Defendant, Paul DeJoinville, appeals his conviction for sexual assault of his eleven-year-old daughter in violation of 13 V.S.A. § 3252 (3). We affirm.
Viewed in the light most favorable to the State, State v. Gilman, 145 Vt. 84, 85, 483 A.2d 598, 599 (1984), the evidence presented at trial reveals that the victim was sexually assaulted after school by her father. Although the defendant was convicted for only one assault, the victim’s testimony indicated that these assaults occurred with frequency over the course of about a year. The defendant denied having ever assaulted his daughter and claimed she made this up to enable her to move out of the house.
The defendant’s first claim on appeal is that the trial court committed plain error in permitting certain expert testimony. At the trial, the prosecution called the victim’s pediatrician to testify. The court qualified him as a doctor and also as an expert on child abuse. Part of his testimony was that based on his experience, children wouldn’t lie about being sexually abused. The prosecutor twice reiterated the substance of this testimony to the jury in his arguments. The doctor also testified that it was not unusual for a young victim of sexual assault to refrain from reporting the incident for some time. He further testified that, in instances of sexual assault on a child, it is not unusual that the incident involves the child’s parent, and that, in such cases, when an assault by a father is discovered, the mother is “often put in a role of protector to the father.”
The defendant asks us to characterize these state*605ments as testimony on the credibility of the witness involved, and find that as such they were improperly admitted into evidence. See, e.g., State v. Taylor, 663 S.W.2d 235, 239 (Mo. 1984). No objection was made during the trial either to the expert’s testimony, or to the prosecutor’s remarks concerning the testimony. Reversal is thus justified only if we find that plain error occurred in the court’s failure to exclude these statements sua sponte. V.R.Cr.P. 52(b). We will find plain error “only in rare and extraordinary cases.” State v. Turner, 145 Vt. 399, 403, 491 A.2d 338, 340 (1985). “[T]he error must be obvious and strike at the very heart of defendant’s constitutional rights or result in a miscarriage of justice if we were to fail to recognize it.” Id.; State v. Anderkin, 145 Vt. 240, 245, 487 A.2d 142, 144 (1984). Applying this standard to the facts of the instant case, we find no plain error in the cqurt’s failure sua sponte to exclude the testimony and the remarks of the prosecutor. The defendant has thus waived any claim of error he may have had in this regard. State v. Anderkin, supra, 145 Vt. at 245, 487 A.2d at 144.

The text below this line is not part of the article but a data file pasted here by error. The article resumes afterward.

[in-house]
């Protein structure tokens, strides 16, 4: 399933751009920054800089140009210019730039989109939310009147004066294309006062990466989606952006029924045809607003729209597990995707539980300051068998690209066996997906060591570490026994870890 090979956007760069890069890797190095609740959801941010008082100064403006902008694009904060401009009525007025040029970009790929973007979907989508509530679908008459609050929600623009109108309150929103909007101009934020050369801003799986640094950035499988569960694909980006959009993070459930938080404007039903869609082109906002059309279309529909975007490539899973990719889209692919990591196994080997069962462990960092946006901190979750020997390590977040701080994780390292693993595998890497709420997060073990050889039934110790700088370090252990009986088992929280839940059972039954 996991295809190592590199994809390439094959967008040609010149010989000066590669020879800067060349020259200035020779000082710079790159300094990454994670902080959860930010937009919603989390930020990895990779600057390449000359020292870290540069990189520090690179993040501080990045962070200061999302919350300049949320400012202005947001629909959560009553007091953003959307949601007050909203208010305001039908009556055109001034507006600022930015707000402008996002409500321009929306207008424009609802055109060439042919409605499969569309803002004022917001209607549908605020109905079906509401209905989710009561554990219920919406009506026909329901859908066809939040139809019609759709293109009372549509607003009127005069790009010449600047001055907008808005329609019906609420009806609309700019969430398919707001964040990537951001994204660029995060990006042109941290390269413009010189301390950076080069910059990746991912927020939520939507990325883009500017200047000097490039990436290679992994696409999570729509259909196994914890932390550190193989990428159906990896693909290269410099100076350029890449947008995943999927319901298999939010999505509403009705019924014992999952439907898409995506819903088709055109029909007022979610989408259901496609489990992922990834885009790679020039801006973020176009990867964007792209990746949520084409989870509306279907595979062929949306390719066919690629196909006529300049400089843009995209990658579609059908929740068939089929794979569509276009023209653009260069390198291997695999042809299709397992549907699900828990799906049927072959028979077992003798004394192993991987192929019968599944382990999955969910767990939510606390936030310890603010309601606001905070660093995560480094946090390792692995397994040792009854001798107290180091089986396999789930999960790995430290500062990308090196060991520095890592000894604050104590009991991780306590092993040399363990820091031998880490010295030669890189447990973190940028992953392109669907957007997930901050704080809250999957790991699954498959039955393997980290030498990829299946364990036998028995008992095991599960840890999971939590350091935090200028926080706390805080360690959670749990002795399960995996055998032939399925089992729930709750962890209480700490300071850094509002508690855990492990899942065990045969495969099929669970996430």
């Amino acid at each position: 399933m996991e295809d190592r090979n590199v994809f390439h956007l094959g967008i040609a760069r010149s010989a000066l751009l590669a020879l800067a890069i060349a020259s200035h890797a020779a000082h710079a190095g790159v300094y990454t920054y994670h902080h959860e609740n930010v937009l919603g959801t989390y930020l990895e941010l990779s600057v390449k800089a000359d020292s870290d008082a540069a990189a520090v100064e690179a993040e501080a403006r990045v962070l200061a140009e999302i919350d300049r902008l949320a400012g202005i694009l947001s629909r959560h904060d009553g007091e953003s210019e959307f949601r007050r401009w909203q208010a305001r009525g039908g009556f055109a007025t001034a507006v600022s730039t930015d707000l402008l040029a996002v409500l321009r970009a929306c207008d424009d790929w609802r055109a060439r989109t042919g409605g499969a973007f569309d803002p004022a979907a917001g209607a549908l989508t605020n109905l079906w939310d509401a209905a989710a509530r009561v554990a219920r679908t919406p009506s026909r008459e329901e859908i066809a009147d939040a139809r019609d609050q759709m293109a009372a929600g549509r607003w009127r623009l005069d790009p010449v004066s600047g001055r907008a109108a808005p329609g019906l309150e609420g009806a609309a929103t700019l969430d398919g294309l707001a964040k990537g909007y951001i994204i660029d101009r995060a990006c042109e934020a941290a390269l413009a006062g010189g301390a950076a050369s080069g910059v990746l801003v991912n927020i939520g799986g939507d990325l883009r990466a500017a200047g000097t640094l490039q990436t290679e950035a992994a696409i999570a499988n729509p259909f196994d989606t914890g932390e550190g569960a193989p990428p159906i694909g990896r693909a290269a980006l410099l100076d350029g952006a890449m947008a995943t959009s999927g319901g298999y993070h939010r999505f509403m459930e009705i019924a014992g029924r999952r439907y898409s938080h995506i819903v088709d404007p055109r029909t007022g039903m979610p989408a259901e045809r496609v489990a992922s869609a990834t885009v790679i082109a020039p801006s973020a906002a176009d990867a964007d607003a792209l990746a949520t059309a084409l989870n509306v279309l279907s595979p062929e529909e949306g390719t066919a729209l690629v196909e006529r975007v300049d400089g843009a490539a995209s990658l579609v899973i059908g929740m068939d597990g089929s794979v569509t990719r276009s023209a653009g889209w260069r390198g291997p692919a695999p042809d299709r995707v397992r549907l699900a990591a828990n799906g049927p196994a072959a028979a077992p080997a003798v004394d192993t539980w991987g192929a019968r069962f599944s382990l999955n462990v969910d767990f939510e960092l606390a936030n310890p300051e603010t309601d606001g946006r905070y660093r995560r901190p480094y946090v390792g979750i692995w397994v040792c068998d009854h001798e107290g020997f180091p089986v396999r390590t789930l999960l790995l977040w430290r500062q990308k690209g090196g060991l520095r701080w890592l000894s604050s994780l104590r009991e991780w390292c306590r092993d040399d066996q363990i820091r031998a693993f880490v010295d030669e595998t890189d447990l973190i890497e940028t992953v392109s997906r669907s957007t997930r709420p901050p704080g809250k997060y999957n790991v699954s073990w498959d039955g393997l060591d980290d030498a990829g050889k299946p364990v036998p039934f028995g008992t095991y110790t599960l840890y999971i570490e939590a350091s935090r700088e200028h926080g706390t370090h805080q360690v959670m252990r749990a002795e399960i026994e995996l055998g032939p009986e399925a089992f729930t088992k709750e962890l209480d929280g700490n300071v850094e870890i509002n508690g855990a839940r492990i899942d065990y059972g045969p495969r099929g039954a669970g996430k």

The defendant’s next claim is that the trial court erred in permitting him to be impeached with a prior conviction for welfare fraud. “Prior convictions involving crimes of ‘moral turpitude’ may be admitted to test credibility.” State v. Boucher, 144 Vt. 276, 279, 478 A.2d 218, 220 (1984); see 12 V.S.A. § 1608; V.R.E. 609. The admission of prior convictions for this purpose is subject to the discretion of the trial court, id. at 280, 478 A.2d at 220; State v. Gardner, 139 Vt. 456, 458, 433 A.2d 249, 251 (1981), which must determine “whether the probative value of such evidence is outweighed by its prejudicial effect.” State v. Boucher, supra, 144 Vt. at 280, 478 A.2d at 220; accord State v. Gardner, supra, 139 Vt. at 460, 433 A.2d at 251. In Gardner, we set forth some factors to guide the trial courts in making this determination. 139 Vt. at 460-61, 433 A.2d at 251-52.
The defendant alleges that admission of his prior conviction for welfare fraud was unduly prejudicial and therefore should have been excluded. Although we again decline, as we did in Boucher, to alter the rule enunciated in Gardner and adopted by V.R.E. 609, we continue to recognize that “the *606probative value of prior crimes for evaluating credibility is suspect at best.” State v. Shattuck, 141 Vt. 523, 530, 450 A.2d 1122, 1125 (1982), quoted in Boucher, supra, 144 Vt. at 280, 478 A.2d at 220. Nonetheless, in the present case, as in Bou-cher, the outcome hinged largely on the credibility of two of the witnesses involved. Under such circumstances, we recognize that there are greater, not less, compelling reasons for exploring all avenues which would shed light on which of the two witnesses is to be believed. State v. Boucher, supra, 144 Vt. at 281, 478 A.2d at 221.
In balancing the prejudicial effect of the prior conviction against its probative value, we find no abuse of discretion in the trial court’s decision to admit the evidence.